This study investigated the relationship between the genetic and environmental contributions to the bacterial transcriptome. Intriguingly, in addition to similarities and overlaps in periodicity, regulatory networks, DEGs and directionality, both positive correlations and negative epistasis between the genomic and environmental contributions to the global transcriptional activity were observed. These results linked the genome and the environment at the level of the transcriptome and revealed the epistatic nature of the genome-wide transcriptional reorganization that occurs universally in living cells in response to both endogenous and exogenous disturbances.
Materials and methods
Strains and culture conditions
The wild-type E. coli strain MG1655 was provided by the National BioResource Project, National Institute of Genetics, Shizuoka, Japan. The reduced-genome E. coli strain MDS42 was purchased from Scarab Genomics. The genome sequences of MG1655 and MDS42 were retrieved from the information deposited in the GenBank and DDBJ databanks and have accession IDs of U00096 and AP012306, respectively. When comparing the two deposited genome sequences, we found that 696 genes presented in MG1655 were absent in MDS42 (i.e., 696 deleted genes), consistent with the original report . In addition, 22 genes showed mismatched sequences between two genomes (i.e., 22 mutated genes). Thus, a total of 3710 genes (if including oriC, then 3711 genes) of perfect matched sequences were determined to be common between the two strains. The bacterial cells were cultured in 5 mL of M63 minimal medium (62 mM K2HPO4, 39 mM KH2PO4, 15 mM (NH4)2SO4, 2 μM FeSO4·7H2O, 15 μM thiamine hydrochloride, 203 μM MgSO4·7H2O and 22 mM glucose) at 37°C with shaking at 200 rpm in a BR-21FP air incubator (Taitec).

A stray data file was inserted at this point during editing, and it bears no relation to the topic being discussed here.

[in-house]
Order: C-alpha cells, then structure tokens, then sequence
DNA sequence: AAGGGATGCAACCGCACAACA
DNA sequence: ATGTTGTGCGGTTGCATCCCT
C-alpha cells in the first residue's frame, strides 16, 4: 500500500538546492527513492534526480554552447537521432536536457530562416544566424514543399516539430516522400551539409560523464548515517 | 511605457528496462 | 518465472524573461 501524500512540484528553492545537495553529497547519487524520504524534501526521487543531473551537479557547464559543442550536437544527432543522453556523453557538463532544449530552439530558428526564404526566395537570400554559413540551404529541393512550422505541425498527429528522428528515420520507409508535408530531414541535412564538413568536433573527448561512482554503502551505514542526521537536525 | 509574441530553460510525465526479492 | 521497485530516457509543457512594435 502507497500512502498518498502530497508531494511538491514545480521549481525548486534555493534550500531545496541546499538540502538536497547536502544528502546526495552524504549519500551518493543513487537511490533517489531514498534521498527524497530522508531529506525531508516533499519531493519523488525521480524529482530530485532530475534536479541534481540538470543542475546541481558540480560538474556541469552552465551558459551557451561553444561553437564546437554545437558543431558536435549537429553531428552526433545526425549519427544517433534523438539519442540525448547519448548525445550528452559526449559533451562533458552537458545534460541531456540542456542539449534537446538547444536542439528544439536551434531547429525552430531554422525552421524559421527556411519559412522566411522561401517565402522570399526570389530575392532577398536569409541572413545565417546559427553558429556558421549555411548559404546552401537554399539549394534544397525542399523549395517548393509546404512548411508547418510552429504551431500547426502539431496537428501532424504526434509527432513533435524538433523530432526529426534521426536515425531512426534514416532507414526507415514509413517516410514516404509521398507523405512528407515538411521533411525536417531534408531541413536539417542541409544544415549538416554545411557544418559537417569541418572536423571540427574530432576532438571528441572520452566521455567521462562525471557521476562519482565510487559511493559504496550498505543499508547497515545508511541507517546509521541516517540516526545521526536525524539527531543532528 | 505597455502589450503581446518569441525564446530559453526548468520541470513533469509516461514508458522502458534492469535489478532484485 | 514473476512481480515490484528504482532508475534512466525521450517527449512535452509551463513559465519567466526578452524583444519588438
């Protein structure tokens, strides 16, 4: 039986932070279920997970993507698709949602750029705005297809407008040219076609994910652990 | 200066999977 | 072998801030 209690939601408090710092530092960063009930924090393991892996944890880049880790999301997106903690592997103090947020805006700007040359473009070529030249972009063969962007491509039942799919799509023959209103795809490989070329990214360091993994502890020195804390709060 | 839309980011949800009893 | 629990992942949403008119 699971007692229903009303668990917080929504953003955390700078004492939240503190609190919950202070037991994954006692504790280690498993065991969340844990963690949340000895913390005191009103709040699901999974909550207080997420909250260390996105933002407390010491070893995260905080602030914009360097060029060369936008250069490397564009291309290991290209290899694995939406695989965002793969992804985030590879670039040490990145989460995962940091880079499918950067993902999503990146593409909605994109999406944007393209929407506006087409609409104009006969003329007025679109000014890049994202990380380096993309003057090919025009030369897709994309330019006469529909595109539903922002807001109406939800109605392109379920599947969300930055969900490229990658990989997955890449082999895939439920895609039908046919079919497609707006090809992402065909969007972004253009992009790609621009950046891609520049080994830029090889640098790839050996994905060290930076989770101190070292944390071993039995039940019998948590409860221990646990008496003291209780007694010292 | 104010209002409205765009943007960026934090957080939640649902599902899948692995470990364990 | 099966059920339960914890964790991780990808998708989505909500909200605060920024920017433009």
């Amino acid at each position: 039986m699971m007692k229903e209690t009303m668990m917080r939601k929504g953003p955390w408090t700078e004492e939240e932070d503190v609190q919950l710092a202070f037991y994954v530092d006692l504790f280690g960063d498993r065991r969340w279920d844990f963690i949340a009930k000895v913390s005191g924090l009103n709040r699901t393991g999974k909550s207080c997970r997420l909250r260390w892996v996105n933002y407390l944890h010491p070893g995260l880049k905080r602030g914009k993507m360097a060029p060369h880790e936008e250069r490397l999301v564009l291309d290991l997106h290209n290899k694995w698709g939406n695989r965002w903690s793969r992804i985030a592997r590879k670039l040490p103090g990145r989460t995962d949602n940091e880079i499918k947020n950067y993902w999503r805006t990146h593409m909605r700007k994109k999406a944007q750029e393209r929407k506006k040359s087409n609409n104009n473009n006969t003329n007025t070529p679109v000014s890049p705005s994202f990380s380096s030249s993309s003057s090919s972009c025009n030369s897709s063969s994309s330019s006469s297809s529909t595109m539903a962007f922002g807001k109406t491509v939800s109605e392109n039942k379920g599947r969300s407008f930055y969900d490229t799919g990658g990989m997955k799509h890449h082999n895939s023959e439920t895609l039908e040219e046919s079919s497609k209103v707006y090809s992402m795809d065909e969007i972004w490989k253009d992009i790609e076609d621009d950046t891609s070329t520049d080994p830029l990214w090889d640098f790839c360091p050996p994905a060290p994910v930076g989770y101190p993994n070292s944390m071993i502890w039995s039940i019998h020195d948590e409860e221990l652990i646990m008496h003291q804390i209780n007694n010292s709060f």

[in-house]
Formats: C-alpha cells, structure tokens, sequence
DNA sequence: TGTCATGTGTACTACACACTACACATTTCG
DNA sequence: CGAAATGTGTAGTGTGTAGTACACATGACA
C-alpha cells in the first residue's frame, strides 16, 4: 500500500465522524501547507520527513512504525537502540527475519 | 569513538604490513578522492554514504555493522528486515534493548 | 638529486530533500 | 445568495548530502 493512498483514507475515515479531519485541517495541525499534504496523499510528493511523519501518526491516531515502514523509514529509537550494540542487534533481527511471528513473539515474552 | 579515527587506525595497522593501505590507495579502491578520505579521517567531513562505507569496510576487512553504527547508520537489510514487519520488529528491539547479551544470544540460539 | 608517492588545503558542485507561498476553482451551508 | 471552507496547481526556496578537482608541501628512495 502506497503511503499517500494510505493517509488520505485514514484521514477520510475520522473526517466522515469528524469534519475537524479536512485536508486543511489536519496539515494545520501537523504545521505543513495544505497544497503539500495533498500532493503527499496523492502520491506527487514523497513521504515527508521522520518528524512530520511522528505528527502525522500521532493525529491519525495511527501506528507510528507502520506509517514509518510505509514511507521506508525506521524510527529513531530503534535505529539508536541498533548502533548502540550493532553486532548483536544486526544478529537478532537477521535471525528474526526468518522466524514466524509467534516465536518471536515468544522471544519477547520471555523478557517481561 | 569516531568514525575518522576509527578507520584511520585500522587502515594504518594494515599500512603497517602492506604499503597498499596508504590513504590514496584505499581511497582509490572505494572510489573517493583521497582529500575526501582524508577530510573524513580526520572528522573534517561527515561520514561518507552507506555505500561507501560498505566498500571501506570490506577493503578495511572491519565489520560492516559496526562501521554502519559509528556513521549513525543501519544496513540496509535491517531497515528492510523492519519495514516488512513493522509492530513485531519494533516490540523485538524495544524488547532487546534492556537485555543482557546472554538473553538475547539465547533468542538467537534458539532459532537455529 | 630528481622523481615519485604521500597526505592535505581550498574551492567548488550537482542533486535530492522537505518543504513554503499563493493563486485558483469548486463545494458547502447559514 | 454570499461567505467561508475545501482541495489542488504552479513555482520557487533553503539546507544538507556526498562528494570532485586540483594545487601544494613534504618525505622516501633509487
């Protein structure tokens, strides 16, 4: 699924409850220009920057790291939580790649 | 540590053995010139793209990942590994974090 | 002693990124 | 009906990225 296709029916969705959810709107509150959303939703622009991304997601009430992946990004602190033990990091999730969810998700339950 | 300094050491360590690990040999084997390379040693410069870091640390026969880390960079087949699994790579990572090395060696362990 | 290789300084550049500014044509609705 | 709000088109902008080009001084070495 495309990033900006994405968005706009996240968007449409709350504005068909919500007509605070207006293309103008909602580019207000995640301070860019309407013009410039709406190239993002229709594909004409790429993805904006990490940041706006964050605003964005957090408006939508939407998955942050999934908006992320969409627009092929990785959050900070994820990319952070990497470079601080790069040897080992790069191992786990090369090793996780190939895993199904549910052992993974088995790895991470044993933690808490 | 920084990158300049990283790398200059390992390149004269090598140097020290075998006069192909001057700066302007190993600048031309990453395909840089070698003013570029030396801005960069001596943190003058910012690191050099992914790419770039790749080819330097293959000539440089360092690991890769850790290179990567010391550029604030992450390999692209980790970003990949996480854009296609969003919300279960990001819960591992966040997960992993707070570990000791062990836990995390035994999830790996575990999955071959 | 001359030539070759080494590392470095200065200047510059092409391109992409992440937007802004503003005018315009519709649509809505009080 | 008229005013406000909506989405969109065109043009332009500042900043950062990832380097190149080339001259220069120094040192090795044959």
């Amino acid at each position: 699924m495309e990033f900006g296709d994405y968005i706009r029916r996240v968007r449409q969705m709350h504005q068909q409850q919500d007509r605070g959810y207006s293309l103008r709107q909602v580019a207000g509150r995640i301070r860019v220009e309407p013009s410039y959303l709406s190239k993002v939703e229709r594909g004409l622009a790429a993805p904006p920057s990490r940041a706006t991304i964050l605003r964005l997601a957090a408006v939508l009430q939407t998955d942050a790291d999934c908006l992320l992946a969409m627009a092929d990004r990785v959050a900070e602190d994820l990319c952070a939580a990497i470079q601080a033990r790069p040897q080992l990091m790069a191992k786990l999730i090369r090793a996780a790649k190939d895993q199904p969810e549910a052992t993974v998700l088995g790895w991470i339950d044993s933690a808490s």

Cell culture conditions for the precise measurement of mRNA levels and growth rates